“Twas Just The Irish In Me”

“Twas Just The Irish In Me”

by Hugh A Tague 


It started much like any other day.

Stretching, I let out a great yawn.

My hounds bolted outside to play

As a marmalade sun cracked the dawn.


It was an early brunch for me:

Bangers, eggs and a bit of bread.

Then a short walk next to the sea,

Stopping in town to make right my head.


I cheerfully shuffled into Paddy’s Pub.

The keep poured me a pint of Guinness.

A gracious few had gathered in the club:

Just Helen, Hugh and his brother Innis.


Then a voice unfamiliar to my ear

asked me why I was not wearing the green.

I said, “Anyone know who is this here?

St. Paddy’s police, or so it would seem.”


He knew right off he had misspoke.

To this stranger I had nothing to prove.

Still, an answer his question did evoke.

An Irish gentleman shouldn’t be rude.


Loosing my belt, I rose from my chair,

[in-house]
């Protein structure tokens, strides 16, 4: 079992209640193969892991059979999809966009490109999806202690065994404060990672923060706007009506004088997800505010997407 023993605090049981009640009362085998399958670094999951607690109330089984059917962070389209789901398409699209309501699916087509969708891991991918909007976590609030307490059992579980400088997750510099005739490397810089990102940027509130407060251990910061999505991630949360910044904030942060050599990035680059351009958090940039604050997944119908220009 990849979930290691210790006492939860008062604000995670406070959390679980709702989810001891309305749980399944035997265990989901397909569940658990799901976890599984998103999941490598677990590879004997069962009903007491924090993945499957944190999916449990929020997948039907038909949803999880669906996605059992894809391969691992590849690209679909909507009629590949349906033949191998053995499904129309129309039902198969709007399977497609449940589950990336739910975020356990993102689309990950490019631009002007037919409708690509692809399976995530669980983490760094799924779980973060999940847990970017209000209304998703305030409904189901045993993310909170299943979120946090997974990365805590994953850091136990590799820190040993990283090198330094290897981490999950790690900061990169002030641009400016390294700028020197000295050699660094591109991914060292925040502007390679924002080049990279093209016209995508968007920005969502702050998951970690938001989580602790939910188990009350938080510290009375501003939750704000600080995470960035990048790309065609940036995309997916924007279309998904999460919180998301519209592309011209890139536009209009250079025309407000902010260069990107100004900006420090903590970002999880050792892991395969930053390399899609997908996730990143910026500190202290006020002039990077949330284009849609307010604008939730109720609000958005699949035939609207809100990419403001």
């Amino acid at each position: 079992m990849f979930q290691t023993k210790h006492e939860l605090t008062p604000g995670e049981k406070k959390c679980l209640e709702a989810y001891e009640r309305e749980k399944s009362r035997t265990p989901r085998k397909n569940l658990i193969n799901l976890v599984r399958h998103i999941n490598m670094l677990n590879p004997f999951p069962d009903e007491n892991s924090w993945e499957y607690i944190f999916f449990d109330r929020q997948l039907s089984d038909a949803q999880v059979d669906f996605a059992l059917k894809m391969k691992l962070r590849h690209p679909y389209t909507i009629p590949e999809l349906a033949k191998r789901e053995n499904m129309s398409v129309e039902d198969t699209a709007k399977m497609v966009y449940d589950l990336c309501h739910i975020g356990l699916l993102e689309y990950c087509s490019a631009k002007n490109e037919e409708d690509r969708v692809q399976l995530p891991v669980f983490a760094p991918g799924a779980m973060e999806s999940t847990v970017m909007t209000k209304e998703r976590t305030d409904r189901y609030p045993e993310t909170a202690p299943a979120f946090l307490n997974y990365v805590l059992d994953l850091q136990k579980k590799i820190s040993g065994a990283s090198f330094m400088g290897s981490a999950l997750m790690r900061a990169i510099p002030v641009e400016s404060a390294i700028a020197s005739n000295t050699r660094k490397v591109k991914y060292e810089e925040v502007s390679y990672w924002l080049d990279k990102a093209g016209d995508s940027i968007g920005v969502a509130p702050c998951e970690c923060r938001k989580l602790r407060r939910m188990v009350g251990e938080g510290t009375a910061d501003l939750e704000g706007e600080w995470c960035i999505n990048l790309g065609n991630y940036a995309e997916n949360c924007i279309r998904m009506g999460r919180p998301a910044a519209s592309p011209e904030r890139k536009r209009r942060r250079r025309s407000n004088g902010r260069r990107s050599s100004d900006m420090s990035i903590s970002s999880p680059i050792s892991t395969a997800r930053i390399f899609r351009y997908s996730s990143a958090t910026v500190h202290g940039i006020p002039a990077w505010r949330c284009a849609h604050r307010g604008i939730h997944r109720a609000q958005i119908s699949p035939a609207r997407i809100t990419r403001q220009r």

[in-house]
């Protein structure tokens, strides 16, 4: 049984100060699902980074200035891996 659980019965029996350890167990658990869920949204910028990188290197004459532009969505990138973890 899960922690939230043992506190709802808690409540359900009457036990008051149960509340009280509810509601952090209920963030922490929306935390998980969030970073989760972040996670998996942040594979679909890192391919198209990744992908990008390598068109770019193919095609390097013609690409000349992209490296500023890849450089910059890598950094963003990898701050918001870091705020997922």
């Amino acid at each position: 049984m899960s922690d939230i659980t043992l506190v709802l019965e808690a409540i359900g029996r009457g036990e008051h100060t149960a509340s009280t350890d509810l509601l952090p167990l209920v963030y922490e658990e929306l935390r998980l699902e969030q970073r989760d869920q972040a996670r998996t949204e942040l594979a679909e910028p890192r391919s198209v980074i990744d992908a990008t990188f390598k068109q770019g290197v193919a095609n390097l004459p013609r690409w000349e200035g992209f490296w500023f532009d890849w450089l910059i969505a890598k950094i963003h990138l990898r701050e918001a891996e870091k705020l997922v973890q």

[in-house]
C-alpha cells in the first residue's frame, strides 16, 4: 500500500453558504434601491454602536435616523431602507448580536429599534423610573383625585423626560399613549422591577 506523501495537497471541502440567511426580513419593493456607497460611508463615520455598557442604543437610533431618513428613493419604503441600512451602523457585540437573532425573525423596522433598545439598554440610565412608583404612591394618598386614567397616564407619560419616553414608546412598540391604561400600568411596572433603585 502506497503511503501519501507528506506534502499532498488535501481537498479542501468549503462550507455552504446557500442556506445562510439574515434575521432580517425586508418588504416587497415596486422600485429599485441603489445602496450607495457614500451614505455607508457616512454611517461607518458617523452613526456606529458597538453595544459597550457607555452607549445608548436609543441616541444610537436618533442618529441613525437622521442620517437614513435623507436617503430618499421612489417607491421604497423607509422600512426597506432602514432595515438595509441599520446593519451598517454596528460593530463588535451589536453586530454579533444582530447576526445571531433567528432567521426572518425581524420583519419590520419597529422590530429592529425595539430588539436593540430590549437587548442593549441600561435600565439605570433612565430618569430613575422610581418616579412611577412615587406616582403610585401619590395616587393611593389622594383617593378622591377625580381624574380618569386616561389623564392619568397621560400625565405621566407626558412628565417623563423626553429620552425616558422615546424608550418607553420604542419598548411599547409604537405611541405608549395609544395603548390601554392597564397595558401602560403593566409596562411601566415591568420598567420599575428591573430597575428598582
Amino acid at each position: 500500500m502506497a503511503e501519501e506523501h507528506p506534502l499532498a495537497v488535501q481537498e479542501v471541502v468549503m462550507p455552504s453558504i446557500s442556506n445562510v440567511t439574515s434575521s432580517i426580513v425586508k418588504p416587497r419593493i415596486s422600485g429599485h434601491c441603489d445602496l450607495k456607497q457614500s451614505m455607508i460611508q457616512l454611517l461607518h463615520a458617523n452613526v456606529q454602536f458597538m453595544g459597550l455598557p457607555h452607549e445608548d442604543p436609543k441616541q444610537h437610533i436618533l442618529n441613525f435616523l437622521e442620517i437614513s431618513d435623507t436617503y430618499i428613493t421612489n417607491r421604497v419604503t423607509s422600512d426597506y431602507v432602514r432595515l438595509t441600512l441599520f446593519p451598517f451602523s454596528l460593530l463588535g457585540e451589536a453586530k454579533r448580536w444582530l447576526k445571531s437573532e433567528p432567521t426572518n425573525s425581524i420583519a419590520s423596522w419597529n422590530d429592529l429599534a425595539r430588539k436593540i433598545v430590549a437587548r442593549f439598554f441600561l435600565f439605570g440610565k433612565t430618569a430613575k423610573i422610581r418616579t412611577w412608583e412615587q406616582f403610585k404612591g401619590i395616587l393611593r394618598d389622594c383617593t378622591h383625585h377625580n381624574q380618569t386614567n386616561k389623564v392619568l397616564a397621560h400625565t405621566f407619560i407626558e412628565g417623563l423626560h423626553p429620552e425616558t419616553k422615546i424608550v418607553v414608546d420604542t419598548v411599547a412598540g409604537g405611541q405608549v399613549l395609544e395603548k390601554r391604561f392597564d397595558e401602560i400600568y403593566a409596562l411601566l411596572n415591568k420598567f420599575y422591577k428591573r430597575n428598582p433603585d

Dropping my trousers for all to see.

Helen’s face turned as red as her hair,

My knickers were a brilliant green.


I turned a bit, so Helen couldn’t see

Taking the stranger’s empty glass,

Brandishing my God- given Irish shillelagh,

Filling it with pee as green as grass.


I left little for the stranger’s mind to doubt.

A St. Paddy’s Day miracle he had just seen.

On his way out he bought me a stout.

Nothing is sweeter than a pint that is free.


Once he was gone, my friends had to ask.

I said, “It’s really quite simple you see:

Last week my legs held water like casks.

The pills from my Doctor make me pee green.”


I made them promise that day in the pub,

“My friends, this secret we must keep.

If the visitor ever comes back to the club

Say only:  ‘Twas Just The Irish In Me.’ ”